Engaging with the recent resurgence of interest in methodological and philosophical issues in the human and social sciences, this series provides an outlet for work that demonstrates both the intellectual import of philosophical and methodological debates within the social sciences and their direct relevance to questions of politics, ethics or policy. Philosophy and Method in the Social Sciences welcomes work from sociologists, geographers, philosophers, anthropologists, criminologists and political scientists with broad interest across academic disciplines, that scrutinises contemporary perspectives within the human and social sciences and explores their import for today's social questions.
The Problem of the State
The Constitution of Social Practices
By Ivan Leudar, Jiří Nekvapil
March 28, 2022
This book brings together two decades of work by the authors on dialogical networks, showing how the concept of the dialogical network developed through series of connected case studies and clarifying the concept through historical analysis. Identifying the key characteristics of dialogical ...
By Michael Mair
May 17, 2021
The Problem of the State provides a new perspective on what the social and political sciences can contribute to understandings of the state and the ambivalent place it occupies in our collective affairs. Distinguishing two broad conceptual and methodological approaches to addressing the problem of ...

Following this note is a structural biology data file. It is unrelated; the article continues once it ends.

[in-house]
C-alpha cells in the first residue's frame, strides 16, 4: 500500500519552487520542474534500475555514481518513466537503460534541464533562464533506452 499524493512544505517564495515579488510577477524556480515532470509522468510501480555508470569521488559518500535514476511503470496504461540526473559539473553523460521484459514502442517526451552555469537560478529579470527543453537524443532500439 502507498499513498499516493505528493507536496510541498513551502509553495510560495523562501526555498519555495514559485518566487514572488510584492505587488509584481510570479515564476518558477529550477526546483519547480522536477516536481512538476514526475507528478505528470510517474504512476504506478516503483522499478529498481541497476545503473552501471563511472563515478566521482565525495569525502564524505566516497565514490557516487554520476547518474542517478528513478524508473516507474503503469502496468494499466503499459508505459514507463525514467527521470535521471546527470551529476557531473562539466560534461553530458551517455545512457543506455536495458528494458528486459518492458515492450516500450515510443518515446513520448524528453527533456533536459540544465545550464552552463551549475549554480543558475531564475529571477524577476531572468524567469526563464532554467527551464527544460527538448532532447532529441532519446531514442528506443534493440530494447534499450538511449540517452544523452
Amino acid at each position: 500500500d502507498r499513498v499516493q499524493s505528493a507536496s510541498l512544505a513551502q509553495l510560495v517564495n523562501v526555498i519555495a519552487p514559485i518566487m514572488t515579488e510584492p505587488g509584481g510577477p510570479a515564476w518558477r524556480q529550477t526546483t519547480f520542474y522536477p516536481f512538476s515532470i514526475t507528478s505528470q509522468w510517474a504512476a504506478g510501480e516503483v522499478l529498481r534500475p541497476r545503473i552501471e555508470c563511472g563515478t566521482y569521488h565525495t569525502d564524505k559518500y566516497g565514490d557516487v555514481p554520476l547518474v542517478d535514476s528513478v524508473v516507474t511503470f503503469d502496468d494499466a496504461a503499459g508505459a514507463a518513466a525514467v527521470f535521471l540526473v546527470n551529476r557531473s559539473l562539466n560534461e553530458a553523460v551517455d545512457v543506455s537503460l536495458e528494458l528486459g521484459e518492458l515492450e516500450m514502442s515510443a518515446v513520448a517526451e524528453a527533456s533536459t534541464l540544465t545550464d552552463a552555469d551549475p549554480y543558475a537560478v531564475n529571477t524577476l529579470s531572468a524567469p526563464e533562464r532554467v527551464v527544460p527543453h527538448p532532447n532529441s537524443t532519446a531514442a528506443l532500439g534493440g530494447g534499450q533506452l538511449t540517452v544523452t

By Kevin McMillan
January 31, 2019
Practices – specific, recurrent types of human action and activity – are perhaps the most fundamental "building blocks" of social reality. This book argues that the detailed empirical study of practices is essential to effective social-scientific inquiry. It develops a philosophical infrastructure ...
By R.J. Anderson, W.W. Sharrock
April 30, 2018
This book examines the nature of work and management, centring on documents as a class of management objects which have been relatively understudied in ethnomethodological research. Treating documents and similar artefacts as ordering devices, the authors describe consociation – the social ...
By Rupert Read, Edited by Simon Summers
September 08, 2016
Engaging with the question of the extent to which the so-called human, economic or social sciences are actually sciences, this book moves away from the search for a criterion or definition that will allow us to sharply distinguish the scientific from the non-scientific. Instead, the book favours ...
By Olli Lagerspetz, Jan Antfolk, Ylva Gustafsson, Camilla Kronqvist
August 26, 2016
This book highlights the recent re-emergence of Edward Westermarck's work in modern approaches to morality and altruism, examining his importance as one of the founding fathers of anthropology and as a moral relativist, who identified our moral feelings with biologically-evolved retributive ...
By Leonidas Tsilipakos
February 13, 2015
Departing from a concern with certain ’hard’ problems in social theory and focusing instead on the theoretical strategies employed in their solution, especially on how these strategies depend on what the author calls the theoretical attitude towards language, this book considers whether these ...